What comes to mind when you hear “diabetes” is high blood sugar levels, insulin shots and not being able to eat sweets. The general public has many false ideas about diabetes and what it means to live with the condition.
To clear your doubt about diabetes, we’ve diagnosed facts and broken down 7 common misconceptions.
Eating sugar causes diabetes
A very popular one. It is an old wives tale that consuming too much sugar causes diabetes. There are different types of diabetes and none of them is caused by eating too much sugar. What definitely increase your risk of having Type 2 diabetes is being overweight and obese. Of course, consuming sugar could cause weight gain, so just limit your intake.
Slim people can’t have diabetes
Staying slim cuts the risk dramatically but being overweight is just one out of the several risk factors for diabetes. Slim people can also become diabetic. Type 1 diabetes is not preventable and it’s not associated with weight.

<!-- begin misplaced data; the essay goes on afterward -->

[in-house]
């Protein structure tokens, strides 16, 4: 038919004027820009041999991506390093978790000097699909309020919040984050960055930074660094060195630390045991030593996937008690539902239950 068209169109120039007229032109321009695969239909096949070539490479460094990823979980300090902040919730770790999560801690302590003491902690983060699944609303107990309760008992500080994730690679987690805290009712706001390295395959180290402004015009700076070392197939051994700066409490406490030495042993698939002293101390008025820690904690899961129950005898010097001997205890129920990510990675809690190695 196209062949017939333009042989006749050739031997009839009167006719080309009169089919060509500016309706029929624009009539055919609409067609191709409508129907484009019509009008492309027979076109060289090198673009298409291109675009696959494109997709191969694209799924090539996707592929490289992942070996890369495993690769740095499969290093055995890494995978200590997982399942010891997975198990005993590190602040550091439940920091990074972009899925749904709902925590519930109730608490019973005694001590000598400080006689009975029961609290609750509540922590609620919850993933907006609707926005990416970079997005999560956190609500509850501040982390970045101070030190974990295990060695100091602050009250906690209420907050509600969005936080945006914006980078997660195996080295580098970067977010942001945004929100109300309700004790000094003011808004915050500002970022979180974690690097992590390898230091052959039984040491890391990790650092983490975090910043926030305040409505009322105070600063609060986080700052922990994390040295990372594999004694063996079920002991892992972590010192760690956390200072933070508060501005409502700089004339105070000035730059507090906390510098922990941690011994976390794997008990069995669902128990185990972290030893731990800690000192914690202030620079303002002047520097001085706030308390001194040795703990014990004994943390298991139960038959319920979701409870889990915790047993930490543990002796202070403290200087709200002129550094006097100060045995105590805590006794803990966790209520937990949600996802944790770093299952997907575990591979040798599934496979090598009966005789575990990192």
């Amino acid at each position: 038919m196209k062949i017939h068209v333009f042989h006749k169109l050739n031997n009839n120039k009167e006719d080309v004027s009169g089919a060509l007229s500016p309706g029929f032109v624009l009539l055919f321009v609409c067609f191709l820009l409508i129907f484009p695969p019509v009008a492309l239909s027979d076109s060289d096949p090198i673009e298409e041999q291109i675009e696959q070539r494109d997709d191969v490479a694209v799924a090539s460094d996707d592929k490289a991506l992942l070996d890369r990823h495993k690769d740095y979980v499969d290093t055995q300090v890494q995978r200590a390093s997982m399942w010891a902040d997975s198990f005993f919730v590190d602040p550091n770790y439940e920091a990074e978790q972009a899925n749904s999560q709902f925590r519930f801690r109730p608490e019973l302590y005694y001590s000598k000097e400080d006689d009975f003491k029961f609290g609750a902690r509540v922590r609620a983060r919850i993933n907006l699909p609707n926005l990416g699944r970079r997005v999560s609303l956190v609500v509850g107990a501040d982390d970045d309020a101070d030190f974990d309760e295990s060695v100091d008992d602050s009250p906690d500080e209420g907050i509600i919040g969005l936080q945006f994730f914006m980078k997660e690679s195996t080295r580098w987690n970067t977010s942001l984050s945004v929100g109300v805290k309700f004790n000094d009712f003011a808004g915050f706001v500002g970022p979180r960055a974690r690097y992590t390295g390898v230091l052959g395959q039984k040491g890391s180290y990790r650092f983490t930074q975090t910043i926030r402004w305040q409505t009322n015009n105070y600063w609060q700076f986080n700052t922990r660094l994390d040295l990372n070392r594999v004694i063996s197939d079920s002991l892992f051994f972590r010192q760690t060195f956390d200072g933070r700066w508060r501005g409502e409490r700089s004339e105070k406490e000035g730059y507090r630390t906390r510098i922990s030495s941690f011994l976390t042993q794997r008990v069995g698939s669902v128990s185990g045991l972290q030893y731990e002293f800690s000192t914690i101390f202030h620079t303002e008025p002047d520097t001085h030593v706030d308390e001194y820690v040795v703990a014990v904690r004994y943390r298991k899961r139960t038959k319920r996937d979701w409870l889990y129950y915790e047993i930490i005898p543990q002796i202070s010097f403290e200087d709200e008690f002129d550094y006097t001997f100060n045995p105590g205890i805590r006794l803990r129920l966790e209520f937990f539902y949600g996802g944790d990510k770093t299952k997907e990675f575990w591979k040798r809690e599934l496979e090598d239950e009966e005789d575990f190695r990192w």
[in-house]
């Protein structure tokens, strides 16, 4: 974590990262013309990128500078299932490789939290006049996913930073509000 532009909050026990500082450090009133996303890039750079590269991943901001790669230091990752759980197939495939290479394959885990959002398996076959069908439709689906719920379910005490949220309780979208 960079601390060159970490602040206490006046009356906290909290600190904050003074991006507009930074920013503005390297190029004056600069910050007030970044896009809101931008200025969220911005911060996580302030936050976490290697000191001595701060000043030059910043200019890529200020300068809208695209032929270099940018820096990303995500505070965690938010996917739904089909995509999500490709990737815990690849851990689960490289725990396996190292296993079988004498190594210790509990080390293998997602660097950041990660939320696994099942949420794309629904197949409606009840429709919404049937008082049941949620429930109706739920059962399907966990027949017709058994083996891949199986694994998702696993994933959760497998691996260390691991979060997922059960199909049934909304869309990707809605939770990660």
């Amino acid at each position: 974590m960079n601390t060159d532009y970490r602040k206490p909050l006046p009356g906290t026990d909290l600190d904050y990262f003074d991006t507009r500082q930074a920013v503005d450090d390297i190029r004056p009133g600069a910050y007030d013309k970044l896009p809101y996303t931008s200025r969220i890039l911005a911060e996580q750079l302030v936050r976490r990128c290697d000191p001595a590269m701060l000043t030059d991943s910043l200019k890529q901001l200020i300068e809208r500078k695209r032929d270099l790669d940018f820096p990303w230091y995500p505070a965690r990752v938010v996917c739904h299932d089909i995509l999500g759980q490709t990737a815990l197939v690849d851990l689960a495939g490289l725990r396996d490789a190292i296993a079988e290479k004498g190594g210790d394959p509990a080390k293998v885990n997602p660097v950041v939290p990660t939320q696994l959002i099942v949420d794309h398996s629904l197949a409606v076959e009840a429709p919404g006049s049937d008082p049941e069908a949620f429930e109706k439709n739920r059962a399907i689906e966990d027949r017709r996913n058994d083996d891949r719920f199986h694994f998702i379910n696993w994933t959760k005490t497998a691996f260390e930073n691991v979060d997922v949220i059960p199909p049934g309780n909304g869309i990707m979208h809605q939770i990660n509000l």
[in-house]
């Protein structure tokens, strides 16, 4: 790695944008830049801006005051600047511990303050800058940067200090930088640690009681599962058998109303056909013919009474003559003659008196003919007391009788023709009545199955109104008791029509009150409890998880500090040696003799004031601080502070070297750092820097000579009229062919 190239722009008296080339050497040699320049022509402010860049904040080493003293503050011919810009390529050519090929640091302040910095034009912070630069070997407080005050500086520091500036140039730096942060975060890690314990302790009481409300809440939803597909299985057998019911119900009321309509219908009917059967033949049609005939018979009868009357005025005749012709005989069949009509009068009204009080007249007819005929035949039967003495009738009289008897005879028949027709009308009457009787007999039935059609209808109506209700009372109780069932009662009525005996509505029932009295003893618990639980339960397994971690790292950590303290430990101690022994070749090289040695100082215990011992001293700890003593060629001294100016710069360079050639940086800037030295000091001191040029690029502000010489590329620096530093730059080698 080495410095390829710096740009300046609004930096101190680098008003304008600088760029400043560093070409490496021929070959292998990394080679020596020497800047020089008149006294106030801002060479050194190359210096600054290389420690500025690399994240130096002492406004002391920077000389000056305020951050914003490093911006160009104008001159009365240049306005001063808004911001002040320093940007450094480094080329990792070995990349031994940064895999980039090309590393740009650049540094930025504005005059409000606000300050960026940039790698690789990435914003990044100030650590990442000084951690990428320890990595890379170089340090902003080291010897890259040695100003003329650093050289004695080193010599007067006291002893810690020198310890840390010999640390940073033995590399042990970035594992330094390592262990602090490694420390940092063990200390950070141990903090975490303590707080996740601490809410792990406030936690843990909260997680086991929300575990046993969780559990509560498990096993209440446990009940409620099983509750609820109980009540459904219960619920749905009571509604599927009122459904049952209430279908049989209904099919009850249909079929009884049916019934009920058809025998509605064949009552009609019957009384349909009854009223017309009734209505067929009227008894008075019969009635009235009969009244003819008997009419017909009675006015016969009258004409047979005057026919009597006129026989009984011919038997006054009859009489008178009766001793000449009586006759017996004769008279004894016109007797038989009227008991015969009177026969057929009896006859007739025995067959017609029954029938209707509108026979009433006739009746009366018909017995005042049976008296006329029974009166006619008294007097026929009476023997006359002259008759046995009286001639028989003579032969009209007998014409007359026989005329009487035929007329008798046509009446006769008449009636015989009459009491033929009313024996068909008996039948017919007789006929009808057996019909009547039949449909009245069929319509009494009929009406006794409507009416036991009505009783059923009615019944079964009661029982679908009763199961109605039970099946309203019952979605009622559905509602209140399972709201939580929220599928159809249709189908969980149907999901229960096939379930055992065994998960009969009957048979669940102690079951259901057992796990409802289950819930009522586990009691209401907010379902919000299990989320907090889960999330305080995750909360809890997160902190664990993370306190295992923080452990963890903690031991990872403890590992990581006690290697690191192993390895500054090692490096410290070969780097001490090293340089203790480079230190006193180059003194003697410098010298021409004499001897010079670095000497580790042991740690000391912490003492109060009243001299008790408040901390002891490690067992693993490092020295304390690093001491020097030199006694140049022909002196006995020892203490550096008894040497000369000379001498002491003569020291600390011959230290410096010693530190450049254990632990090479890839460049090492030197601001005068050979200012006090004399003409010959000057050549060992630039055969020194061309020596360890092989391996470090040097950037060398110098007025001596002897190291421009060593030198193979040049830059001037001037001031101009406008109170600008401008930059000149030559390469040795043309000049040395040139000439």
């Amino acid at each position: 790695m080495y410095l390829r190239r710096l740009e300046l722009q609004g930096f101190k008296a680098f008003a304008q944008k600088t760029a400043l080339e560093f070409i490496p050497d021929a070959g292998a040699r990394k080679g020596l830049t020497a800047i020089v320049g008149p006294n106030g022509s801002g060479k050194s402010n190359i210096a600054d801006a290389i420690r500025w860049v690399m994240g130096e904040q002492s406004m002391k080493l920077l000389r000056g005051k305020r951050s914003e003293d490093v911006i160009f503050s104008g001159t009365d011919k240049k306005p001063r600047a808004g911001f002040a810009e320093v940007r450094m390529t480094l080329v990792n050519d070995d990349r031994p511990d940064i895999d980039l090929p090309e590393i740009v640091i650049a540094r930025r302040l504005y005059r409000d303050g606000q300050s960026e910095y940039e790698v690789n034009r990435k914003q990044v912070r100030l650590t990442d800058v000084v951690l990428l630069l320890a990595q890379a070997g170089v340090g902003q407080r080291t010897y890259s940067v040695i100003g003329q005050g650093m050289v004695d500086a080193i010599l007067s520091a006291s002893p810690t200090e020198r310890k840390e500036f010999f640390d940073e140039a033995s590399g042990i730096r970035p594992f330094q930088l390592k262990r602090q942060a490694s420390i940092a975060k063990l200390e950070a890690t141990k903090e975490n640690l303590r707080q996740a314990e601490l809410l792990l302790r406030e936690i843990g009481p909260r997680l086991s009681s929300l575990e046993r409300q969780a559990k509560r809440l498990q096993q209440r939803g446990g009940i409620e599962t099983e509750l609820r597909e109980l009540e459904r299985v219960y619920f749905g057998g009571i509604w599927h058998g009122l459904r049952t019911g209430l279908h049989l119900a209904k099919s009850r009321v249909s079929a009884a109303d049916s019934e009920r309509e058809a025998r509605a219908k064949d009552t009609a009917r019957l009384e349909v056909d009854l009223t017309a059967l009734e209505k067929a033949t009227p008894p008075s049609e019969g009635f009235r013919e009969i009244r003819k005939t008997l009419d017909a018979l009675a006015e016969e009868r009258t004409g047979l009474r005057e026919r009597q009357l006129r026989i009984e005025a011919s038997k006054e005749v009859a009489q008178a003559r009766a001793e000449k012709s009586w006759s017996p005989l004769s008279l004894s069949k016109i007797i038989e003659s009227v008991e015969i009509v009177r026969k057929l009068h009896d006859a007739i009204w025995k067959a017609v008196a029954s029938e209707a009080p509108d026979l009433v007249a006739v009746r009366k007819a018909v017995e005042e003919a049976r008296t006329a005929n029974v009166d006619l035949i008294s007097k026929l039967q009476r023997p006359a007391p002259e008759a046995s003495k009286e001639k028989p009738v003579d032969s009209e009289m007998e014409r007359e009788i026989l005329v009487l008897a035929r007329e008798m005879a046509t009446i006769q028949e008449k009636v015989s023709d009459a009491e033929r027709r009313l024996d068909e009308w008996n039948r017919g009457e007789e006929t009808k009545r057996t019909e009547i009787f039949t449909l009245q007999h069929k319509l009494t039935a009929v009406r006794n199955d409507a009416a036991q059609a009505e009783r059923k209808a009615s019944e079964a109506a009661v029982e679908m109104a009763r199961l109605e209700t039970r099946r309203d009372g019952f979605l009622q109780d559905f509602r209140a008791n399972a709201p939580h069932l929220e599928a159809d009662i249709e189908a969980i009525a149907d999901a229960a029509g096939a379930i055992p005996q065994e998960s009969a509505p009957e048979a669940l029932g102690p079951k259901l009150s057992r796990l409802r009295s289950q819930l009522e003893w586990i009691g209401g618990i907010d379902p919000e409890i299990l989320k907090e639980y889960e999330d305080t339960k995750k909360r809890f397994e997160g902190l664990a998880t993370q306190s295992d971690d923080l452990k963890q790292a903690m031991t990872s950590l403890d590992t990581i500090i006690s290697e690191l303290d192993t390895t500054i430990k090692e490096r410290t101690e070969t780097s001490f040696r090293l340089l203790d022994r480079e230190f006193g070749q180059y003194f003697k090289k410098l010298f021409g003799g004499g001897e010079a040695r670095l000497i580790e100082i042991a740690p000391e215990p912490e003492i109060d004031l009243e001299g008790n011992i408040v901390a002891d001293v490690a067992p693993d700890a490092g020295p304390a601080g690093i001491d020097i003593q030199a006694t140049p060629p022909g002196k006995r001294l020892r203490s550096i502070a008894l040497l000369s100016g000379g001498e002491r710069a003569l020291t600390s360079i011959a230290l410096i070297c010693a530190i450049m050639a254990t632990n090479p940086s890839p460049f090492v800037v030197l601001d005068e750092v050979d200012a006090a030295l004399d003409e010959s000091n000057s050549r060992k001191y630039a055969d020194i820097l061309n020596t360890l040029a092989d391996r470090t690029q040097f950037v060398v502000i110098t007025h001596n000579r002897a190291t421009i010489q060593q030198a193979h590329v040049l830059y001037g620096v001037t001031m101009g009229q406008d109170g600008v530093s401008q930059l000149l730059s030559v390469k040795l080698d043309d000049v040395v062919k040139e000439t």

According to an article in Harvard Health Publications, 15% of people with diabetes are at a healthy weight.
Diabetes affects only old people
Type 1 diabetes also known as insulin-dependent diabetes or juvenile diabetes often occurs in children and young adults. Type 2 was called adult-onset diabetes. But these days, children as young as age 5 are being diagnosed with type 2 diabetes.
According to American Diabetes Association, over 5,000 children develop diabetes.
All types of diabetes are the same
The most common types of diabetes are Type 1, Type 2 and gestational diabetes (diabetes while pregnant). Others are less common.
No family history of diabetes, so I’m safe
Wrong darling. Family history is only one out of the many risk factors for type 2 diabetes. Other risk factors are: obesity, lack of physical exercise, high blood pressure, age, race, etc
Diabetes can be prevented
Not all types of diabetes can be prevented. Type 1 diabetes is an autoimmune condition (a condition in which the immune system attacks your body) and it cannot be prevented. Your risk of developing type 2 diabetes is affected by some things you can’t change such as family history and race.
Diabetes means you would lose a limb
Diabetes can cause serious damage to your heart, sight and vital organs if left uncontrolled. It can be reduced by keeping blood sugar under control.
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